FOR IMMEDIATE RELEASE|
MONDAY, SEPTEMBER 29, 2003
TDD (202) 514-1888
U.S. JOINS SUIT ALLEGING SCHEME TO DEFRAUD GOVERNMENT
TO OBTAIN FEDERAL SURPLUS DRY DOCK IN HAWAII
WASHINGTON, D.C. - The United States has joined a lawsuit that accuses Tanadgusix Corporation of Alaska (TDX) and Marisco, Ltd. of Hawaii of conspiring to defraud the government out of a surplus naval dry dock, the Justice Department announced today. The suit was originally filed in Honolulu by Pacific Shipyard International, a competitor shipyard, under the qui tam or whistleblower provisions of the False Claims Act.
Pacific Shipyards’ complaint alleged that TDX and Marisco conspired to make false statements in order to obtain the drydock, including: (1) falsely representing that TDX intended to move the dry dock to Alaska, when in fact it intended to leave it in Hawaii, in violation of applicable regulations, and (2) falsely representing that TDX would retain full operational control and management of the drydock, when in fact TDX intended to allow Marisco to operate and control the dry dock for its profit, in violation of applicable regulations. Recipients of federal surplus property are required to use the donation in the state in which the donation took place, in this case Alaska, and are required to retain full operational control and management.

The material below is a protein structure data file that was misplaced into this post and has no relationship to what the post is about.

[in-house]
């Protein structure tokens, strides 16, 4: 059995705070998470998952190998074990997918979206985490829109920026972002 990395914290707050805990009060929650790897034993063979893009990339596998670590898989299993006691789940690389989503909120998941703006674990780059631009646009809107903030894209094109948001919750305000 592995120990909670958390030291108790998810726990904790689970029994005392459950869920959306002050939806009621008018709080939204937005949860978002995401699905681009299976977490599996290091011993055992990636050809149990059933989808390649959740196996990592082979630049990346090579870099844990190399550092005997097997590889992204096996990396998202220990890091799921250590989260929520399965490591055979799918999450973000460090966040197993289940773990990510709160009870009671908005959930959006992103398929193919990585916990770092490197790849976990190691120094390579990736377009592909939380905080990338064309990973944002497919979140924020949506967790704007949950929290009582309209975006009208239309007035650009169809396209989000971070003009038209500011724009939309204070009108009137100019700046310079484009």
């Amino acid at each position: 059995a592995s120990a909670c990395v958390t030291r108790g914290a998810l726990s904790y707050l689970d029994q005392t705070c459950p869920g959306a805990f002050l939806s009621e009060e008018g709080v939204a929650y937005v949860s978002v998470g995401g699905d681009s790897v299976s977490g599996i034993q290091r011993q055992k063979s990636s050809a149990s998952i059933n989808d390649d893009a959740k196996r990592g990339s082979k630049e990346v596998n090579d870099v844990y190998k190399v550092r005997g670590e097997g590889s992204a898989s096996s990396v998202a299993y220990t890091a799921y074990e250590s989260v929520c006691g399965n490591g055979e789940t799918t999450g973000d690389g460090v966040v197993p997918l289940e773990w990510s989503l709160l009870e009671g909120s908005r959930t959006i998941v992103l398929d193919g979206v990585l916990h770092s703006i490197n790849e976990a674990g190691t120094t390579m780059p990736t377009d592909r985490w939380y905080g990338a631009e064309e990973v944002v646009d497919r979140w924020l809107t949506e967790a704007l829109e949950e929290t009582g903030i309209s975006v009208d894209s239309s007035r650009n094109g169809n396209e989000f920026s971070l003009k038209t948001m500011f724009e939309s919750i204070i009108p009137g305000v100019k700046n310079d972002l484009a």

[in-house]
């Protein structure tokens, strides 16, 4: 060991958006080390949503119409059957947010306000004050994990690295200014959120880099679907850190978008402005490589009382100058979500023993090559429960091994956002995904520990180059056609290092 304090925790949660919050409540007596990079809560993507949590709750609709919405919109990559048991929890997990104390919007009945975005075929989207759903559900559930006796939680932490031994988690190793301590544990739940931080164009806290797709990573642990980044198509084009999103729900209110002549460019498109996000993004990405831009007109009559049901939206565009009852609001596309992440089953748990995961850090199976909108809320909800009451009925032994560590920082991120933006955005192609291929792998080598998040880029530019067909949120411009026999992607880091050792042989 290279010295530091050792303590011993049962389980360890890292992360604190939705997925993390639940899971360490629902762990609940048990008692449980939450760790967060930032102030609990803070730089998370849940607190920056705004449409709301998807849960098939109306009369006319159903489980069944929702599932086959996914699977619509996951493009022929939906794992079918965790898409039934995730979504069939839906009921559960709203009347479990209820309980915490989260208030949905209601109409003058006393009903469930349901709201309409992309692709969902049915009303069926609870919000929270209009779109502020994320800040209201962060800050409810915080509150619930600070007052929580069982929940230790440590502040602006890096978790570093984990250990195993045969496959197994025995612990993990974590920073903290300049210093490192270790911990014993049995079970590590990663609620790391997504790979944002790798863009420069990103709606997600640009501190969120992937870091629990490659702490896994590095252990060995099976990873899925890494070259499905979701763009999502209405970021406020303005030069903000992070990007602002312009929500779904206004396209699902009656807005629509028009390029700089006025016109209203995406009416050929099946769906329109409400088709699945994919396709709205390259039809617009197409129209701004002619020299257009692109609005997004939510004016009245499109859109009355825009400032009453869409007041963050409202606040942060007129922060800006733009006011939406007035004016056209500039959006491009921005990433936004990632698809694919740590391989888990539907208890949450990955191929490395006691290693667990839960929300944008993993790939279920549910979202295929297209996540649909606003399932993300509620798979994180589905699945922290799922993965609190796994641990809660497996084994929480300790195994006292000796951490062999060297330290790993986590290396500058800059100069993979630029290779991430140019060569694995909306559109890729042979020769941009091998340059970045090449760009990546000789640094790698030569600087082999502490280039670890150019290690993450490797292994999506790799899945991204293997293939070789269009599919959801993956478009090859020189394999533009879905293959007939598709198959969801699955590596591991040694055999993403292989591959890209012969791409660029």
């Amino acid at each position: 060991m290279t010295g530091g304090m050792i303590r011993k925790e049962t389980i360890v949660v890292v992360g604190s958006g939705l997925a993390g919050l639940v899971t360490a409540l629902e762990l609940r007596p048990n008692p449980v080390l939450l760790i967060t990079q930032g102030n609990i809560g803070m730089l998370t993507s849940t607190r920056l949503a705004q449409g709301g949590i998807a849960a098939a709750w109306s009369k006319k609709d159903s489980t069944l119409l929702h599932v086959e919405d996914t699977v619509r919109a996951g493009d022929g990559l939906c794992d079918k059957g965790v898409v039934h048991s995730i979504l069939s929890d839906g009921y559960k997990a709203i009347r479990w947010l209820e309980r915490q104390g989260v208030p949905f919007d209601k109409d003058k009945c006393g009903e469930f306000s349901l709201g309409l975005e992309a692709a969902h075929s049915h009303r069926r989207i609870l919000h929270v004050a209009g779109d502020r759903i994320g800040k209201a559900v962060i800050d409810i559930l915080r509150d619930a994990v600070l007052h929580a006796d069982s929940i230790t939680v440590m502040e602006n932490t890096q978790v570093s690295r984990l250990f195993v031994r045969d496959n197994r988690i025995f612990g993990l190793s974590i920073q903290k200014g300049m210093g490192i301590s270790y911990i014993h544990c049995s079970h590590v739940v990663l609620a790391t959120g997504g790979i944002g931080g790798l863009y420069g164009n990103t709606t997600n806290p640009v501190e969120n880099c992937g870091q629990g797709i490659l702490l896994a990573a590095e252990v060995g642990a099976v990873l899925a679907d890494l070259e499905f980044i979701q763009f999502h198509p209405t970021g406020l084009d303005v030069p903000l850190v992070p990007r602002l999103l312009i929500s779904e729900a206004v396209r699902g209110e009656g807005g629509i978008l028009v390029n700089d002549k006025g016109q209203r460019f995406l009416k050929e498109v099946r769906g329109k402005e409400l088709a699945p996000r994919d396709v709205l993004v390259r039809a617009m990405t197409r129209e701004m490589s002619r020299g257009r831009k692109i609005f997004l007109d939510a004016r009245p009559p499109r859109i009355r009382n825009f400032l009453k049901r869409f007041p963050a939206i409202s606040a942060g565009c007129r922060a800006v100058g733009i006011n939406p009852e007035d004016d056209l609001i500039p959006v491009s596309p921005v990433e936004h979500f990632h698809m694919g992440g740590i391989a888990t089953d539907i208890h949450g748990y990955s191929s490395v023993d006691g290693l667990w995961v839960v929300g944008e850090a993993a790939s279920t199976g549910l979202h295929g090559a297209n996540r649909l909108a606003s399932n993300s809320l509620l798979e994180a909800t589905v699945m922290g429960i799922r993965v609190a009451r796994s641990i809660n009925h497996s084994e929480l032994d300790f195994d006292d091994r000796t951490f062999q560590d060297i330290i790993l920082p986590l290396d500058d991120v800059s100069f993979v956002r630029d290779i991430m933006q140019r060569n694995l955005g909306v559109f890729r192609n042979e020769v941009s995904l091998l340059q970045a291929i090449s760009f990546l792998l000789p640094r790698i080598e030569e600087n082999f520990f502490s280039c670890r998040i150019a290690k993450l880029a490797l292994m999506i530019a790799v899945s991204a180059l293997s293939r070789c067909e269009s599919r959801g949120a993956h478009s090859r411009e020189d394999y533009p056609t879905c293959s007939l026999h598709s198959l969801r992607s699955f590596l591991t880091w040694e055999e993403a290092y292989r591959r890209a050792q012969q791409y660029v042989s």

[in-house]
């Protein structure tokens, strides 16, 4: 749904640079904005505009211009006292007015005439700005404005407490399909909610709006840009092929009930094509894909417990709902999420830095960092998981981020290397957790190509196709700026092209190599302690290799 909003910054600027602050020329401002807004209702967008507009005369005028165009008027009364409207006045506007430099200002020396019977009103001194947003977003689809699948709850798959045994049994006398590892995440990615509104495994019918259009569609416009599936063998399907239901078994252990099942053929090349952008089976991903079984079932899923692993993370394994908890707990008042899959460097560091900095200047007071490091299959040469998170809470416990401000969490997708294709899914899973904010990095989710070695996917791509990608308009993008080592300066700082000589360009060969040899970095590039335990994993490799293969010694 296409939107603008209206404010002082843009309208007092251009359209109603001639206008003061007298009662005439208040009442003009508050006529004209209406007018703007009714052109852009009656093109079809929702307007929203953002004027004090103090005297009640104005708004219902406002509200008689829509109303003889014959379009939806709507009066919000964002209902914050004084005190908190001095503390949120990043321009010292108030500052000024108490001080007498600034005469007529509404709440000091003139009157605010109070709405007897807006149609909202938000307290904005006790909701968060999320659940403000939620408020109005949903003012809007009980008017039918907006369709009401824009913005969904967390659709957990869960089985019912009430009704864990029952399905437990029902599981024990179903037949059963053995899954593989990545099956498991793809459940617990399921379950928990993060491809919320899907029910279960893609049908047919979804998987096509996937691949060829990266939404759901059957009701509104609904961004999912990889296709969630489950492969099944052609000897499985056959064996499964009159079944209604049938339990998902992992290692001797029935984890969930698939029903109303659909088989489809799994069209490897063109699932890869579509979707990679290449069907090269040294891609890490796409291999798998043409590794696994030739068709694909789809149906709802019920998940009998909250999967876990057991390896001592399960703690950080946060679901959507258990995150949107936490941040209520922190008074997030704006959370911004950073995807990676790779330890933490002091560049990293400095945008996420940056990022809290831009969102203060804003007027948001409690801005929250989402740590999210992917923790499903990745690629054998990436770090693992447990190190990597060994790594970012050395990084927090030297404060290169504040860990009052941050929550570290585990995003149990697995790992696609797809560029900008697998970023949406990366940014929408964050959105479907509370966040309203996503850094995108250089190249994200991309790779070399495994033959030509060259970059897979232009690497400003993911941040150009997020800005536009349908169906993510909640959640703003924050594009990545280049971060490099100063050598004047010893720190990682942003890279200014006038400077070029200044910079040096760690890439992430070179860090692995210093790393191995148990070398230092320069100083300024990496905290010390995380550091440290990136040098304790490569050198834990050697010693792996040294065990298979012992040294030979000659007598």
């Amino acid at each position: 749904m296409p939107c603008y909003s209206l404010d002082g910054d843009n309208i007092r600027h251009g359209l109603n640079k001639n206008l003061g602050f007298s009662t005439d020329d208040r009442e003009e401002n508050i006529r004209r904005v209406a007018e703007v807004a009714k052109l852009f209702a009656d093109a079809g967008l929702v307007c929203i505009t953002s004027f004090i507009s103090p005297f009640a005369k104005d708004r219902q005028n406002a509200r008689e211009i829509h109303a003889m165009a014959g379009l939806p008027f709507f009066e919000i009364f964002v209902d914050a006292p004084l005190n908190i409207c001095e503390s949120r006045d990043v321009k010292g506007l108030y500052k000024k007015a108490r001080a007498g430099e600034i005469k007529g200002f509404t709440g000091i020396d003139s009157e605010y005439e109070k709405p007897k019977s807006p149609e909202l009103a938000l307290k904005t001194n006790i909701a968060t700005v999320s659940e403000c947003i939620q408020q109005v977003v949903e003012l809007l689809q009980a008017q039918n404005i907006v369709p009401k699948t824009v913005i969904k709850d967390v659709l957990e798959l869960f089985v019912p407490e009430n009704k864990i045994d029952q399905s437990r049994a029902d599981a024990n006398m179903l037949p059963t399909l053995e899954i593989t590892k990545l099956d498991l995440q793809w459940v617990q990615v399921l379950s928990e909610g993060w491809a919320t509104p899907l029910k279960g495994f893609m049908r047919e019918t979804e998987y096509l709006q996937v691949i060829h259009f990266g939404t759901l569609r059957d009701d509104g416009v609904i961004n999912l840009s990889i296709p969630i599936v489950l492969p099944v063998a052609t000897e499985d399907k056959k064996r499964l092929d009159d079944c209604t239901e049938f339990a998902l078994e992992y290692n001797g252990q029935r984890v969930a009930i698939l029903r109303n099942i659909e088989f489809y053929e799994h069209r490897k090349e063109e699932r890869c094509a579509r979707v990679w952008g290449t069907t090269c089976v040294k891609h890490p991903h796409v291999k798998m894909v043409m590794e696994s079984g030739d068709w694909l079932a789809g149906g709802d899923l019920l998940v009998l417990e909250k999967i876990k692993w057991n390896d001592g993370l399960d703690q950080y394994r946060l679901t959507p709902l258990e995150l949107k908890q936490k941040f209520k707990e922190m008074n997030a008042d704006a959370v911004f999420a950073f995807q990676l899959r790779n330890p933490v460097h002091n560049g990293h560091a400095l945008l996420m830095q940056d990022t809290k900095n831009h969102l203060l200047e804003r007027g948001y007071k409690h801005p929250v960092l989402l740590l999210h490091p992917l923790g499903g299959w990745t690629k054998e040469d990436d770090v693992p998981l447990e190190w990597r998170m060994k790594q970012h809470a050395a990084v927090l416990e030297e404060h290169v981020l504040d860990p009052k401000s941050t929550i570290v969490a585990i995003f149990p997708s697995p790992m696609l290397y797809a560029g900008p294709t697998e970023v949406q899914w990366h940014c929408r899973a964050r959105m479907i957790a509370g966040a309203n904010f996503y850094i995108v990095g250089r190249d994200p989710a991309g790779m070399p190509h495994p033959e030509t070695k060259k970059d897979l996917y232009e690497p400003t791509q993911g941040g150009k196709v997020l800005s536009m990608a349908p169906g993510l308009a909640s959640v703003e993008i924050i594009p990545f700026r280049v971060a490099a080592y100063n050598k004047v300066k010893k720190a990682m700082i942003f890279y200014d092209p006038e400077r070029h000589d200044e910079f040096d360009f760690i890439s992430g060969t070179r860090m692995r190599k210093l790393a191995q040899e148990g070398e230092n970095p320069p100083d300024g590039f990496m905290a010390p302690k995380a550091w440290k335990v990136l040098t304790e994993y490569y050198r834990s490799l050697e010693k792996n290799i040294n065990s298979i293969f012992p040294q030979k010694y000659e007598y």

The investigation of the allegations in the qui tam complaint was conducted by the U.S. Attorney's office in Honolulu, the Department's Civil Division, and the Inspector General's Office at the General Services Administration.
Under the qui tam statute, a private party, known as a "relator," can file an action on behalf of the United States and receive a portion of the recovery. Under the False Claims Act, the United States may recover three times the amount of its losses plus civil penalties.